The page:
I’ve run the gamut of blogs—livejournal, blogger, and many others I can’t quite remember—and each had its own unique name. So when it came to conjuring a witty and intelligent name for my new writing space, I spent a while trying to figure out what I was wanting it to be about. I realised what I was after was me, but with a bit extra, and that pretty much exactly what Heidielka is, right? It fit perfectly.
So there you have it. I’m not sure you were wondering, but in case you were, that’s how Heidielka came to be called, well, Heidielka. All thanks to Wabi and her clever word-nerdage.
How do you feel about nicknames? Any favourites, or pet-hates?
Sooo…It turns out getting back into daily blogging isn’t as easy as I thought. I should have realised that.
You see, I’ve spent the last few weeks trying very hard to use my computer less. It’s been successful to some extent. I’ve had runs of up to three days when I haven’t touched my laptop at all…buuuut these have usually been on days when I’m already overrun with tasks and too exhausted to even consider digital communication by the time I have a free minute. So maybe I cheated a little. BUT, the it has been good to reduce my usage, and not rely on the internet to keep me company when I couldn’t sleep.
Down side: less reliance, means much easier to skip blogging.
I’ll find a happy medium, I’m sure. In the mean time, here’s a song from a Glaswegian band called Admiral Fallow. I heard it on an episode of The Big C (watch out for a future blog-rave on said show). Anyways, the lyrics instantly had me hooked. Not to mention I have a soft spot for beautiful Scottish voices.
Watch. Listen. Love.
So yesterday’s post was a bit of a downer…
Coming off two days stuck in bed, barely able to move and too exhausted to stay awake more than a half-hour at a time, I was feeling pretty sorry for myself. I have days like that.
I have days when my wrists are so weak I can’t lift anything heavier than a box of tissues.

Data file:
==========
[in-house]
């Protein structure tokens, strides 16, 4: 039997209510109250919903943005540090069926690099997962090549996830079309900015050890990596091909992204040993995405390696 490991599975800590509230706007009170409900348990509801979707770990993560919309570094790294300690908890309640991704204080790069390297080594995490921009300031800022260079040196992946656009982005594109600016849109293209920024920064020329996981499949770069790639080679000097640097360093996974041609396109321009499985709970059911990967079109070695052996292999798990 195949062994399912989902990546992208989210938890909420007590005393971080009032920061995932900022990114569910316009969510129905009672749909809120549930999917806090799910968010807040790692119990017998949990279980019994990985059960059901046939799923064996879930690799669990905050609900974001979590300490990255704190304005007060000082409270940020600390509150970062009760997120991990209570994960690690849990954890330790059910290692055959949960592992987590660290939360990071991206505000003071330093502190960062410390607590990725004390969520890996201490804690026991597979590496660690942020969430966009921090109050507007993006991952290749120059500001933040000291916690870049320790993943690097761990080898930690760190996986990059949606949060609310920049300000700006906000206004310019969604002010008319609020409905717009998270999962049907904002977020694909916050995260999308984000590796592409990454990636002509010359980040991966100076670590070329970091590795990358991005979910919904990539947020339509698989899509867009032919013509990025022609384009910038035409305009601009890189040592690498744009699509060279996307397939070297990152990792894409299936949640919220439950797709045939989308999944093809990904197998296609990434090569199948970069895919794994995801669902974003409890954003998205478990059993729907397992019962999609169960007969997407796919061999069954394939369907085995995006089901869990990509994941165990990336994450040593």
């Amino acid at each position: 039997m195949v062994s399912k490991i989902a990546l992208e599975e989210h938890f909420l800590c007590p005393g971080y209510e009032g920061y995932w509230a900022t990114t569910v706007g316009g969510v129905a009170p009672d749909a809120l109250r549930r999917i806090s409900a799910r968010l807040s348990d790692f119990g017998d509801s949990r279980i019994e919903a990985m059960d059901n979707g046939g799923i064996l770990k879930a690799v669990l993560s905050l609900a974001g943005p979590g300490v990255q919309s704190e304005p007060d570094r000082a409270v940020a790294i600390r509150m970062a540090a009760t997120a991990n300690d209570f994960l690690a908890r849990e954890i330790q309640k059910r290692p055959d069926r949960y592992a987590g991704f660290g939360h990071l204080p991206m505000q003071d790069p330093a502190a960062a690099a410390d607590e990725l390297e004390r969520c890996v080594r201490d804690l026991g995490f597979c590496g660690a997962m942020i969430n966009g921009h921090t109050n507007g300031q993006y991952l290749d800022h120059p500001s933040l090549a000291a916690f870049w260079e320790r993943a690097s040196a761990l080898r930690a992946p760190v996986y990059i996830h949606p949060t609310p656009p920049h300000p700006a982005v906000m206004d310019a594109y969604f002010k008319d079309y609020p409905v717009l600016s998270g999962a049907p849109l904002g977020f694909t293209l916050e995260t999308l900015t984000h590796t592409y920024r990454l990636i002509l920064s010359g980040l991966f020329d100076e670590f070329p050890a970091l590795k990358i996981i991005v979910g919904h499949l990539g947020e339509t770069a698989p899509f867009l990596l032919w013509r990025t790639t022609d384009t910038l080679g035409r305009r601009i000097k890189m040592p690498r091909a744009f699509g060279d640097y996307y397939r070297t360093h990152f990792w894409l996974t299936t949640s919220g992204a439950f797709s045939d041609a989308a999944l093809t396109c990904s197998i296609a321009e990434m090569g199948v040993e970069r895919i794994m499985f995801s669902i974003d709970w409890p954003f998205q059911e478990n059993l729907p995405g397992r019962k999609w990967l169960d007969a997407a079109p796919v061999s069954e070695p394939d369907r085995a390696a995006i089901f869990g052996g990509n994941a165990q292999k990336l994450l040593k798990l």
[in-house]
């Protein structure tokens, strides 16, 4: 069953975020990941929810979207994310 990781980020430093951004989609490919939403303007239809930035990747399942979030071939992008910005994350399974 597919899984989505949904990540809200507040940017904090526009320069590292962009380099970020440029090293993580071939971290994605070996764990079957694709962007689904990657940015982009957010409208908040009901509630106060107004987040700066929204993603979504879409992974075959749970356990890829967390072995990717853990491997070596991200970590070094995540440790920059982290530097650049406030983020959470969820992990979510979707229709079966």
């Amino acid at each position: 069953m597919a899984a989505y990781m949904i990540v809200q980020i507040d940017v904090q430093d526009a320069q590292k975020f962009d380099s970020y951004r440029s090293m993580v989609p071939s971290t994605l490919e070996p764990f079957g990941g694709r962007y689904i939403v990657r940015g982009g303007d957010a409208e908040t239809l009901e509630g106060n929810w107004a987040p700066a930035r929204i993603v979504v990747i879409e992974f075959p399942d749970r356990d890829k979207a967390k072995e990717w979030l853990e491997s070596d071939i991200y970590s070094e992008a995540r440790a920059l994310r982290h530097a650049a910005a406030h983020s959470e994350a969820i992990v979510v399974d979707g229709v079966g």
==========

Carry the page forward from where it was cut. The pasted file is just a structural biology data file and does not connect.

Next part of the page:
I have days when swimming even two laps of the pool leaves me breathless (I used to do two kilometres, no worries).
I have days when even showering feels like an epic journey.
I have days when talking seems like a skill I’m yet to fully grasp.
On these days, the world seems an impossibility, and the mere act of being awake becomes an achievement. I get frustrated, and angry, and upset with my useless body. And I cry a lot. And yell a bit. And fret at what tomorrow will bring.
But those days, as hard as they are, make days like today—when I could move and exist at about eighty percent—such an joy. On days like today I get to revel in my body’s ability to do things I used to take for granted. Things like chopping things really fast, holding a friend’s sweet, big-eyed baby boy, and dancing.
Because life would be so utterly horrid if I could never dance again—even if my skills lack the finesse of this guy:
So here’s the thing: I disappeared for a long time. I never meant it to happen. I just kind of stopped writing one day. I honestly don’t know what made me stop but, after thinking about it, I know why I stopped. The what and the why are two very different things, believe it or not. The what is the part of me that made me stop—I can’t decide if it was my head or my heart. Maybe it was both. The why, on the other hand, is obvious, and exceedingly frustrating: I have Myalgic Encephomyelitis (ME).
The less fancy (and less scary) name for ME is probably one you’ll have heard of—Chronic Fatigue Syndrome (CFS). The names are pretty much interchangeable, but they both boil down to the same thing, which is essentially a condition affecting the immune and central nervous systems. There’s no definitive cause, no specific diagnosis method or treatment, and no way of knowing when/if it is curable. This is all super awesome if, like me, you’re a hyper-control freak who craves neat endings and obvious solutions.